Central to this approach is the notion that human-environmental interactions are gendered. Because of divergent social and cultural roles, men and women experience the environment differently, and have different access to or control over ecological systems. There are three axes of potential gender difference that can provide insights both environmental conflict and environmental change: 1) women's environmental knowledge is different than men's, 2) access to and management of resources are often gender-dependent, and 3) women often have different motivations for social and political action. These differences are the products of socially and culturally created structural positions relative to labor and nature. However, this is not to say that women are closer to nature and that their knowledge of the environment is more accurate than men's. Furthermore, the feminist development studies tool is attentive to other forms of difference outside of gender, such as race, ethnicity, caste, or religion. The feminist development studies tool is useful in political ecology analysis surrounding questions of political and ecological change.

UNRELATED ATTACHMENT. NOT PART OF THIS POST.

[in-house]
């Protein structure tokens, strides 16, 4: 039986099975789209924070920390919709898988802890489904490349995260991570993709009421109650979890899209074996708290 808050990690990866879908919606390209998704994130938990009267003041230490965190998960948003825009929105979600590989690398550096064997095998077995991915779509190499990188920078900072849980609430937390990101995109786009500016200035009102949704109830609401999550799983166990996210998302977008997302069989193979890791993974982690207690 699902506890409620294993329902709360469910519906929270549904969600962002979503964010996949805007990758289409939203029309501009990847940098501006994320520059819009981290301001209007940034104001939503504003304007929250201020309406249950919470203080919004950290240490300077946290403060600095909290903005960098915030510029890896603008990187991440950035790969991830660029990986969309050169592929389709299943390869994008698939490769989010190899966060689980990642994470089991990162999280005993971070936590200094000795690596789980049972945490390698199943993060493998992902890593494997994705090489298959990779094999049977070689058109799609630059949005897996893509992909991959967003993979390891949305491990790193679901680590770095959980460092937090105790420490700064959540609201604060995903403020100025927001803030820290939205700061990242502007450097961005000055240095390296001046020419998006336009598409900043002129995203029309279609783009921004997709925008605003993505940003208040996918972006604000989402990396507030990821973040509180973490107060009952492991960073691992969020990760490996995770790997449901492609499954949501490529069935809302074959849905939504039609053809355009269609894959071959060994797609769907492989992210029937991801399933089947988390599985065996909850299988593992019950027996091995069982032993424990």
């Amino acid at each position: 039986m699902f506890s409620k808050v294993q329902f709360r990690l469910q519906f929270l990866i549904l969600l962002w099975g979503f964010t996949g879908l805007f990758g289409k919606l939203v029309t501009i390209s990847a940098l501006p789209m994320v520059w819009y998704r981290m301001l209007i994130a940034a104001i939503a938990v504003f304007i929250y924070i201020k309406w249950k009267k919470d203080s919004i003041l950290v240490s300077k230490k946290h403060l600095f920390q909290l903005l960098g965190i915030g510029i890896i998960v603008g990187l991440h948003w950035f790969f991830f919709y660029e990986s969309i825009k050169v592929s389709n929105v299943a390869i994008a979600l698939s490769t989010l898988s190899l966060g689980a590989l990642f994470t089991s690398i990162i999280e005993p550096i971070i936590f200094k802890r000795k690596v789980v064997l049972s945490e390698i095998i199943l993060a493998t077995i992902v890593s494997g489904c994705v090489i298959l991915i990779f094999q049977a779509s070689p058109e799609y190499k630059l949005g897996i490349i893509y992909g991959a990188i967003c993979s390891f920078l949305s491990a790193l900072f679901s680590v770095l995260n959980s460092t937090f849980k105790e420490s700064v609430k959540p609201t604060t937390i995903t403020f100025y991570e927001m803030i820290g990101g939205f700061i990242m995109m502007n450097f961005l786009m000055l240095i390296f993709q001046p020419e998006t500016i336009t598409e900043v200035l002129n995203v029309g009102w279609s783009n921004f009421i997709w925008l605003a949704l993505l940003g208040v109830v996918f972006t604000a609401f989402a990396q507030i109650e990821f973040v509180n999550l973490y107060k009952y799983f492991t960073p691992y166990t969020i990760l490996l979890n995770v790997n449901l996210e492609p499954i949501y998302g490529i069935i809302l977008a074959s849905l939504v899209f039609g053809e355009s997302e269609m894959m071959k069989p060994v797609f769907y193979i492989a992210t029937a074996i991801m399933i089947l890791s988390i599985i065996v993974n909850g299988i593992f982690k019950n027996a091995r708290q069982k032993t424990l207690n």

Example: Mollet and Faria 2013
Efforts to conserve and preserve 'nature', including those in the name of ''sustainability'', have shifted control of resources and landscapes from local producers to distance actors and interest. Thus, disabling local systems of livelihood, production, and socio-political organization- in the name of environmental preservation. Local production practices have been narrated as unsustainable and destructive by state authorities or other players in the struggle to control resources.
Premises of thesis: Conduct of conduct through social technologies (coercion, governmentality, and internalization of state rule), Moral economy and common property theory, wilderness/nature are social constructions, and conservation spaces as territory or bounded spaces.